René Magritte, ‘André Breton, Qu'est-ce que le surréalisme? René Henriquez, Paris, 1934’, Christie's

With title page, text in French, copy number 10 of 30 (one of 30 examples on this paper, the total edition was 1000), bound, with original paper wrappers. 9 7/8 x 6 3/8 in. (251 x 162 mm.)
album

Arman 1928 - 2005 (with his bookplate)
Werner Bokelberg Collection

About René Magritte

With his highly cerebral Surrealist imagery, René Magritte breathed new life into seemingly conventional subject matter. He often painted everyday objects out of context, in juxtapositions forcing the viewer to reconsider things normally taken for granted. In his iconic trompe l’oeil work The Treachery of Images (1928-29), for example, Magritte painted a hyperrealistic pipe and wrote, just beneath it, “this is not a pipe”—a caution not to trust our eyes and reminder that the art object, no matter how convincing, is not the real thing. Magritte’s highly figurative style of Surrealism is often discussed along the work of Salvador Dalí and Giorgio de Chirico, and his persistent interrogation of objects has both influenced and paved the way for seminal artistic movements, from Conceptualism to Pop art.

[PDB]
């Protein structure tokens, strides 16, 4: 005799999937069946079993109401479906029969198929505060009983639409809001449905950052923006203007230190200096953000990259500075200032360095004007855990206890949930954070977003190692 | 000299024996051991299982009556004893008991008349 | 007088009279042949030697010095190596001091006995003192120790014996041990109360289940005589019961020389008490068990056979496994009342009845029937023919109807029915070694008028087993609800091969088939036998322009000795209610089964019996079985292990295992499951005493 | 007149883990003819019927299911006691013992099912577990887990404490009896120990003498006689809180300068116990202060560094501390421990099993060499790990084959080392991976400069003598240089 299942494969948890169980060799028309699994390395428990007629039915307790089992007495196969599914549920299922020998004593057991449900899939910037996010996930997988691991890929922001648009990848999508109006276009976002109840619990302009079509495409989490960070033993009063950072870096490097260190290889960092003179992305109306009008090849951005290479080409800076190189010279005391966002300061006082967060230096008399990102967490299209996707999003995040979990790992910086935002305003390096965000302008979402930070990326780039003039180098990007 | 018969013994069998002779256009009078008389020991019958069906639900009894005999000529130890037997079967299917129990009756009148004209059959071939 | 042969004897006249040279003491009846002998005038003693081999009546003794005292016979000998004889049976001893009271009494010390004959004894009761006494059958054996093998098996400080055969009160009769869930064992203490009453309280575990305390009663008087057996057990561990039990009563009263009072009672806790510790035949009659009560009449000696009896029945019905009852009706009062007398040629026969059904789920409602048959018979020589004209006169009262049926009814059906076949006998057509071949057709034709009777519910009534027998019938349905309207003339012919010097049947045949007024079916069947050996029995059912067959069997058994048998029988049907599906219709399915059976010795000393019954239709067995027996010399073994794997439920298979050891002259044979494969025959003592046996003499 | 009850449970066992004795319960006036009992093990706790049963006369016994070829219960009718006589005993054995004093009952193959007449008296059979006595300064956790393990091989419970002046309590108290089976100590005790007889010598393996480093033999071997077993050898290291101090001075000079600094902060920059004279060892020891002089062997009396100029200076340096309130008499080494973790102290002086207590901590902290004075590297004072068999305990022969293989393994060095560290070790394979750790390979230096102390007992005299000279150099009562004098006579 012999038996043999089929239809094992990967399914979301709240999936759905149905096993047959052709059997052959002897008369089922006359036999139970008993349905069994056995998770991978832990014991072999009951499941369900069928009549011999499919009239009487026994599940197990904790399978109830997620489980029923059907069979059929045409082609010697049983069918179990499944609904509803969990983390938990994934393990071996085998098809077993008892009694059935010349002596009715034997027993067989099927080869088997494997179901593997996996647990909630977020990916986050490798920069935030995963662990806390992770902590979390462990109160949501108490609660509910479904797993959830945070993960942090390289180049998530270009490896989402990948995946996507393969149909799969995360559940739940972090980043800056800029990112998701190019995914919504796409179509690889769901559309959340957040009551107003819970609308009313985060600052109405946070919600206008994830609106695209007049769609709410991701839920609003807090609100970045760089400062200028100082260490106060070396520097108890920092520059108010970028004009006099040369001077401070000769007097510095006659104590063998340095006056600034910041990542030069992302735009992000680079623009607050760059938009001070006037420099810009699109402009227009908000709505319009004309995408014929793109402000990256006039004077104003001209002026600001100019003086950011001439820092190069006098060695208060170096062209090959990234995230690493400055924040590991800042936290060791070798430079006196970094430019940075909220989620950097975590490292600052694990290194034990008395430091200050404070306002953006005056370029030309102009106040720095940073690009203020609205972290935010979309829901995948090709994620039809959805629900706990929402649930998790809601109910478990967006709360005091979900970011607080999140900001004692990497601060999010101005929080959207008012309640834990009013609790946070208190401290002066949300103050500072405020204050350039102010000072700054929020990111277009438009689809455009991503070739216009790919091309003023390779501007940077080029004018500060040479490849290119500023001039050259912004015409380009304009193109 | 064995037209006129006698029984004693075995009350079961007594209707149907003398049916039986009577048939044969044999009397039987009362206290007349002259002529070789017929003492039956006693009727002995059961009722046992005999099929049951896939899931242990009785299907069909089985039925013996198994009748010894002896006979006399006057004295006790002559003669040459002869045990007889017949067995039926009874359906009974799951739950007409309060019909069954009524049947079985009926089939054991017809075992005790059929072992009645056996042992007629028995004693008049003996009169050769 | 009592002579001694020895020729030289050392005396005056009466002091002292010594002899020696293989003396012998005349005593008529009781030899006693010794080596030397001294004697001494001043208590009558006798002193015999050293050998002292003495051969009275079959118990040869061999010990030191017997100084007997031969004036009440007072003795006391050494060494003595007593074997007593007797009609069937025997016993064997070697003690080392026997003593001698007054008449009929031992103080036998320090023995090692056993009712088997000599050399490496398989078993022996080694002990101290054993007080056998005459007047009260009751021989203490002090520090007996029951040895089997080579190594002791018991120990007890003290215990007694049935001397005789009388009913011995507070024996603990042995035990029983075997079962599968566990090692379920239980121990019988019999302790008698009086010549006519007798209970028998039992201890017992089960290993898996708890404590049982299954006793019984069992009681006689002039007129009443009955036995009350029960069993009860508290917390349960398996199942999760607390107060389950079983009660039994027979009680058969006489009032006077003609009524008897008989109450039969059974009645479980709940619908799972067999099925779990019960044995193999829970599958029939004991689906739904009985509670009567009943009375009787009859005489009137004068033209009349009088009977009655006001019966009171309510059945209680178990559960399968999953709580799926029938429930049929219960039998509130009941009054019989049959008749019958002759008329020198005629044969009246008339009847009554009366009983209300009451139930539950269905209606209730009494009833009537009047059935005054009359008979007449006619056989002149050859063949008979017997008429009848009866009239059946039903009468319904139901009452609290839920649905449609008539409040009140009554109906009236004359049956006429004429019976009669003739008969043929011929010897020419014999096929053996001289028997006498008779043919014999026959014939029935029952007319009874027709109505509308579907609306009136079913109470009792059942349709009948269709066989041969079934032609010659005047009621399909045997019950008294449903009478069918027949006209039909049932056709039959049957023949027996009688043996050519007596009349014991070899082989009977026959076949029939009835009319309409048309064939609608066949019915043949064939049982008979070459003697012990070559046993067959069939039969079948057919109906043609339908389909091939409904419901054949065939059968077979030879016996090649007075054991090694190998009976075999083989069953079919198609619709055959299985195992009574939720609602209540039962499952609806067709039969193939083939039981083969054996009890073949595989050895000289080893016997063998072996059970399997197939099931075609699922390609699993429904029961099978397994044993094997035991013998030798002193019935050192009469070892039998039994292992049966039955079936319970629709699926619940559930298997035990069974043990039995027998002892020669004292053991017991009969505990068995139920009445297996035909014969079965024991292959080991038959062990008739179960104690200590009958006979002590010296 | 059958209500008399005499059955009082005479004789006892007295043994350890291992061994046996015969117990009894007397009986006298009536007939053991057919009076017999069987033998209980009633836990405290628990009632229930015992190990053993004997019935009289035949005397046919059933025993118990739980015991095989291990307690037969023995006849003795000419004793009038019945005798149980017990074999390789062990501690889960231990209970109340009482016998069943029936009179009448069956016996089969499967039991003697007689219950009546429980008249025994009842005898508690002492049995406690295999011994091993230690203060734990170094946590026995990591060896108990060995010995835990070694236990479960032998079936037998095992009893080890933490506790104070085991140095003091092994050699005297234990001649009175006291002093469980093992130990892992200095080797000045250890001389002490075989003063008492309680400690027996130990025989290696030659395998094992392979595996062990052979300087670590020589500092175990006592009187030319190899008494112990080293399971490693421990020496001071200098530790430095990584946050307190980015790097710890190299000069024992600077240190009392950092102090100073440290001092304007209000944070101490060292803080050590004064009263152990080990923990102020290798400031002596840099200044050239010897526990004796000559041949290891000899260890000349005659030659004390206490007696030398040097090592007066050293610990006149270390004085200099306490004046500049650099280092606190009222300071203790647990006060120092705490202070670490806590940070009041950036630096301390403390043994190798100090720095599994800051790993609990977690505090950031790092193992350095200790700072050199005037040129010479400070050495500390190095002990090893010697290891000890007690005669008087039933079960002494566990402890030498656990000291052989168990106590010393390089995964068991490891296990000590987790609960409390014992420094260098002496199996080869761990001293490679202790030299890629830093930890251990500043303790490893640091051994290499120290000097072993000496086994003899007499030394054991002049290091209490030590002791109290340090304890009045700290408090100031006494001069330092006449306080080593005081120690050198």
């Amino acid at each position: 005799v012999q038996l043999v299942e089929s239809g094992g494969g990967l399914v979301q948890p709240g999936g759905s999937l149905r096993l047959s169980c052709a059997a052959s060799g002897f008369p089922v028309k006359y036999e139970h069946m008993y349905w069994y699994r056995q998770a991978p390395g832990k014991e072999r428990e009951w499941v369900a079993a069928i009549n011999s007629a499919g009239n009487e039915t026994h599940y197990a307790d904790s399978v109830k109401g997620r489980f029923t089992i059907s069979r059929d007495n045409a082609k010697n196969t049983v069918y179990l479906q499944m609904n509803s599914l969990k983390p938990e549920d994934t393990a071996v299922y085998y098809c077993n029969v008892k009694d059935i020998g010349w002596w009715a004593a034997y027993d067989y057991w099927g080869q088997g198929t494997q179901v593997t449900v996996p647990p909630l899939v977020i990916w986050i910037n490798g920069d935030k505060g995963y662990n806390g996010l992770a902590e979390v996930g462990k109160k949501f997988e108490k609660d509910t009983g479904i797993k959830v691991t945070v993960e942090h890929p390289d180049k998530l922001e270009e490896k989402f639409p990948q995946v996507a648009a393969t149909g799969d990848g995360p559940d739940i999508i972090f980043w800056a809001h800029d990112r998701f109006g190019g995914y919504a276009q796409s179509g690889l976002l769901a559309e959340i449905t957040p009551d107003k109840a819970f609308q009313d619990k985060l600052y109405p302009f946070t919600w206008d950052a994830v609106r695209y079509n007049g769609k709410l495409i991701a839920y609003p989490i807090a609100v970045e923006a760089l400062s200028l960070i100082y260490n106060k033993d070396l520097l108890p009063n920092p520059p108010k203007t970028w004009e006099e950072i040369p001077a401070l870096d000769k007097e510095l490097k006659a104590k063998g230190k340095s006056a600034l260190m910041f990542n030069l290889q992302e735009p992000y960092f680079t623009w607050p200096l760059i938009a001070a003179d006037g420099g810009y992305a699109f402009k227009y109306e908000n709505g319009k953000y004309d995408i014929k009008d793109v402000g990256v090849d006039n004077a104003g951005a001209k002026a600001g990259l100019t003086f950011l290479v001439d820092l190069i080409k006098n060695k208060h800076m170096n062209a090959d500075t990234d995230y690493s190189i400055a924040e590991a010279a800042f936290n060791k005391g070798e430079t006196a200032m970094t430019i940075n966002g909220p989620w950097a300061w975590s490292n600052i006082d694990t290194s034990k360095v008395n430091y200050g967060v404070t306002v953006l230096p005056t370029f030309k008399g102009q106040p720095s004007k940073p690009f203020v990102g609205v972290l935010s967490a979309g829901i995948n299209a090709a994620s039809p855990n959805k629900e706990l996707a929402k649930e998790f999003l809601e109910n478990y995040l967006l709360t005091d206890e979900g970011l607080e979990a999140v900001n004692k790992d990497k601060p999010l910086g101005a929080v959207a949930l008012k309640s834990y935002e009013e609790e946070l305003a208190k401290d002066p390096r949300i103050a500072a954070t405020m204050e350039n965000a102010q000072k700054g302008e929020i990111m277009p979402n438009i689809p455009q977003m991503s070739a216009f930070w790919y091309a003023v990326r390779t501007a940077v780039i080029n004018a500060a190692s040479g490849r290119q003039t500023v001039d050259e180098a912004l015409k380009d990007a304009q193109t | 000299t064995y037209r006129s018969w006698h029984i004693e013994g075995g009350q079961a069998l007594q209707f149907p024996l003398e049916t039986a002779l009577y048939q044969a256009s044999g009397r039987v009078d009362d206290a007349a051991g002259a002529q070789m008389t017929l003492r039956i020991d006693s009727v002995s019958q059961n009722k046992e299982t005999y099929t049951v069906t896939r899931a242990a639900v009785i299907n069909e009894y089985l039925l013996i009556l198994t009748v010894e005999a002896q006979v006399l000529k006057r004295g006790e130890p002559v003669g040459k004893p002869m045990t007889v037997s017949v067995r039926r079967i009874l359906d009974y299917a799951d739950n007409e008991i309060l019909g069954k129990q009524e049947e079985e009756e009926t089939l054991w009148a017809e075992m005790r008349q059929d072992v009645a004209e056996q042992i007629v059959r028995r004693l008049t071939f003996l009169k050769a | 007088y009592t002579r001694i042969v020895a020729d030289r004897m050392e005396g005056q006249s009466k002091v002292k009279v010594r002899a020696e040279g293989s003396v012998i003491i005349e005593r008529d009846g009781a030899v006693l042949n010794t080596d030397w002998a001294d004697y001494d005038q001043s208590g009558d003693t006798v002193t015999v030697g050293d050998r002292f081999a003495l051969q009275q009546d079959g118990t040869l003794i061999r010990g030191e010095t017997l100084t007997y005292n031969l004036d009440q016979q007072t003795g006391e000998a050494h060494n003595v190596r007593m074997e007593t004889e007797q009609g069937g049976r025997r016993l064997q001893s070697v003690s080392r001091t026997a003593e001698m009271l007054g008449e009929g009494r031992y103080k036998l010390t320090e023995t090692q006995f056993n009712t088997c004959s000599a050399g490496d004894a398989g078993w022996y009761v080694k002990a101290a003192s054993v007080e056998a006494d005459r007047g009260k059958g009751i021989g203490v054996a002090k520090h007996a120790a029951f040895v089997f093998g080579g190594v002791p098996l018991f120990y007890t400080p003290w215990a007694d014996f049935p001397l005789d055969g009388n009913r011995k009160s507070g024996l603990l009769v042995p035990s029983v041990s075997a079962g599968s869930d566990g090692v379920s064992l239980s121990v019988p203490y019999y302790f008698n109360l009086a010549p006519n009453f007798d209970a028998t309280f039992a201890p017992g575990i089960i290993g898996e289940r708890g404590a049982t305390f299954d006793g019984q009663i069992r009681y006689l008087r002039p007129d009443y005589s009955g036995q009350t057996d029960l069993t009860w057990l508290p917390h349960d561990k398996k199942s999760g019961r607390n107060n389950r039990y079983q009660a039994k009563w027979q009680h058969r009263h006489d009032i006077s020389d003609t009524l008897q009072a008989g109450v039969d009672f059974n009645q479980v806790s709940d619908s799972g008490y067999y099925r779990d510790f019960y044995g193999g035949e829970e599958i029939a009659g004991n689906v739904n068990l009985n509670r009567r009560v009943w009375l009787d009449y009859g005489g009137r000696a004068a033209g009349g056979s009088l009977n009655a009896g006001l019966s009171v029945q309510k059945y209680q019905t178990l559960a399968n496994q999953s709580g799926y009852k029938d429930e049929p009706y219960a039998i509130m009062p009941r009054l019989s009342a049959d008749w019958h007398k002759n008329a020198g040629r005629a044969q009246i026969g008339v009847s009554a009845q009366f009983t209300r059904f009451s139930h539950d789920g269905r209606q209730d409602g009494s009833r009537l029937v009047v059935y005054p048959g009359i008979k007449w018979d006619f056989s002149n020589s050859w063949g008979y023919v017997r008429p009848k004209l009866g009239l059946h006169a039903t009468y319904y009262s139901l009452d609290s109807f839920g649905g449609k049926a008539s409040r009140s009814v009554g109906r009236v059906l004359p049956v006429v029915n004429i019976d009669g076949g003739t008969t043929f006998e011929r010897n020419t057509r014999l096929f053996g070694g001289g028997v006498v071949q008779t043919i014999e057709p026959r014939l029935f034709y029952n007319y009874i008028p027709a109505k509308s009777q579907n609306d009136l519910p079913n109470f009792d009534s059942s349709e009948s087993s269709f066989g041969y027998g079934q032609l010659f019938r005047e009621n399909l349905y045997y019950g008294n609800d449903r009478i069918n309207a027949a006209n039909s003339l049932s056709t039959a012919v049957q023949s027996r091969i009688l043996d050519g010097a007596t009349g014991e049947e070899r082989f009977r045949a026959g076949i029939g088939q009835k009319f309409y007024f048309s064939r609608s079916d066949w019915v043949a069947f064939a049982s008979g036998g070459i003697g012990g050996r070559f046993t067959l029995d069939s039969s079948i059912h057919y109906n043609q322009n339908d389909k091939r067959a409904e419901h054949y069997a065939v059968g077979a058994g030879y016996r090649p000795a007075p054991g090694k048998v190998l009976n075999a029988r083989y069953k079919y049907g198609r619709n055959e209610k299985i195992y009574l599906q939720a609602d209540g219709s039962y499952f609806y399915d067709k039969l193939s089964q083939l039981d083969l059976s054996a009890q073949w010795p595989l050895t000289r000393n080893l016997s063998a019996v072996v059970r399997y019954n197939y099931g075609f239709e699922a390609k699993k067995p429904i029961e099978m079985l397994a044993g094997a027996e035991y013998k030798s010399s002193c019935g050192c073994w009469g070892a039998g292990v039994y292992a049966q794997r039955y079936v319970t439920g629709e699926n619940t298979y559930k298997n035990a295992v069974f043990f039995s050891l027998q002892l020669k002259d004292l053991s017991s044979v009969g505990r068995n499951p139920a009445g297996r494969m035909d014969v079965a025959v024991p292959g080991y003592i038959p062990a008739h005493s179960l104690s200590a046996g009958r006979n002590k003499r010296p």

Belgian, 1898-1967, Lessines, Belgium, based in Brussels, Belgium